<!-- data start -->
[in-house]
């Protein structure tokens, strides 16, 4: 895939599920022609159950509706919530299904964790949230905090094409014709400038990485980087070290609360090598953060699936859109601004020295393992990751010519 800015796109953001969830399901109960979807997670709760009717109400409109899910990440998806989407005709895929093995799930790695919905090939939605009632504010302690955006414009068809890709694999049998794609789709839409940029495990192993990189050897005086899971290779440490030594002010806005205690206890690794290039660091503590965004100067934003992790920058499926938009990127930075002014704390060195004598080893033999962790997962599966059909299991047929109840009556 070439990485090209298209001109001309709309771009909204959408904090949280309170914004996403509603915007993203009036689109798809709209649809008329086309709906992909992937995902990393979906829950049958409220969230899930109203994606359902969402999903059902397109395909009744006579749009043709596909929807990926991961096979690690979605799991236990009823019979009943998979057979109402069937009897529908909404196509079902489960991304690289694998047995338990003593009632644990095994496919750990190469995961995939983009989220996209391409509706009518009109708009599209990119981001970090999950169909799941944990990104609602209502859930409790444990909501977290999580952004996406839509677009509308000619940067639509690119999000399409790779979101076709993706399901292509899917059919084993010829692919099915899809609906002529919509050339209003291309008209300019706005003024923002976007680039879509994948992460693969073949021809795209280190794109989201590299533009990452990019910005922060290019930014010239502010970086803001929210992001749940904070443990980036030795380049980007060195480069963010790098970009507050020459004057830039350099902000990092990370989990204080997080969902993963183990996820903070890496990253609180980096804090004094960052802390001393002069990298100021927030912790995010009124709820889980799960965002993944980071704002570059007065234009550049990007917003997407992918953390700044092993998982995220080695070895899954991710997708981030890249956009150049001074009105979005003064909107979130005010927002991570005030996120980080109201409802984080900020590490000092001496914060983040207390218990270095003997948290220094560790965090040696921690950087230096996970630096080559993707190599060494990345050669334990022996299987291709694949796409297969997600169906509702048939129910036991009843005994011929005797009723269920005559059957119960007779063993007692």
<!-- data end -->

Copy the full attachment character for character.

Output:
[in-house]
């Protein structure tokens, strides 16, 4: 895939599920022609159950509706919530299904964790949230905090094409014709400038990485980087070290609360090598953060699936859109601004020295393992990751010519 800015796109953001969830399901109960979807997670709760009717109400409109899910990440998806989407005709895929093995799930790695919905090939939605009632504010302690955006414009068809890709694999049998794609789709839409940029495990192993990189050897005086899971290779440490030594002010806005205690206890690794290039660091503590965004100067934003992790920058499926938009990127930075002014704390060195004598080893033999962790997962599966059909299991047929109840009556 070439990485090209298209001109001309709309771009909204959408904090949280309170914004996403509603915007993203009036689109798809709209649809008329086309709906992909992937995902990393979906829950049958409220969230899930109203994606359902969402999903059902397109395909009744006579749009043709596909929807990926991961096979690690979605799991236990009823019979009943998979057979109402069937009897529908909404196509079902489960991304690289694998047995338990003593009632644990095994496919750990190469995961995939983009989220996209391409509706009518009109708009599209990119981001970090999950169909799941944990990104609602209502859930409790444990909501977290999580952004996406839509677009509308000619940067639509690119999000399409790779979101076709993706399901292509899917059919084993010829692919099915899809609906002529919509050339209003291309008209300019706005003024923002976007680039879509994948992460693969073949021809795209280190794109989201590299533009990452990019910005922060290019930014010239502010970086803001929210992001749940904070443990980036030795380049980007060195480069963010790098970009507050020459004057830039350099902000990092990370989990204080997080969902993963183990996820903070890496990253609180980096804090004094960052802390001393002069990298100021927030912790995010009124709820889980799960965002993944980071704002570059007065234009550049990007917003997407992918953390700044092993998982995220080695070895899954991710997708981030890249956009150049001074009105979005003064909107979130005010927002991570005030996120980080109201409802984080900020590490000092001496914060983040207390218990270095003997948290220094560790965090040696921690950087230096996970630096080559993707190599060494990345050669334990022996299987291709694949796409297969997600169906509702048939129910036991009843005994011929005797009723269920005559059957119960007779063993007692």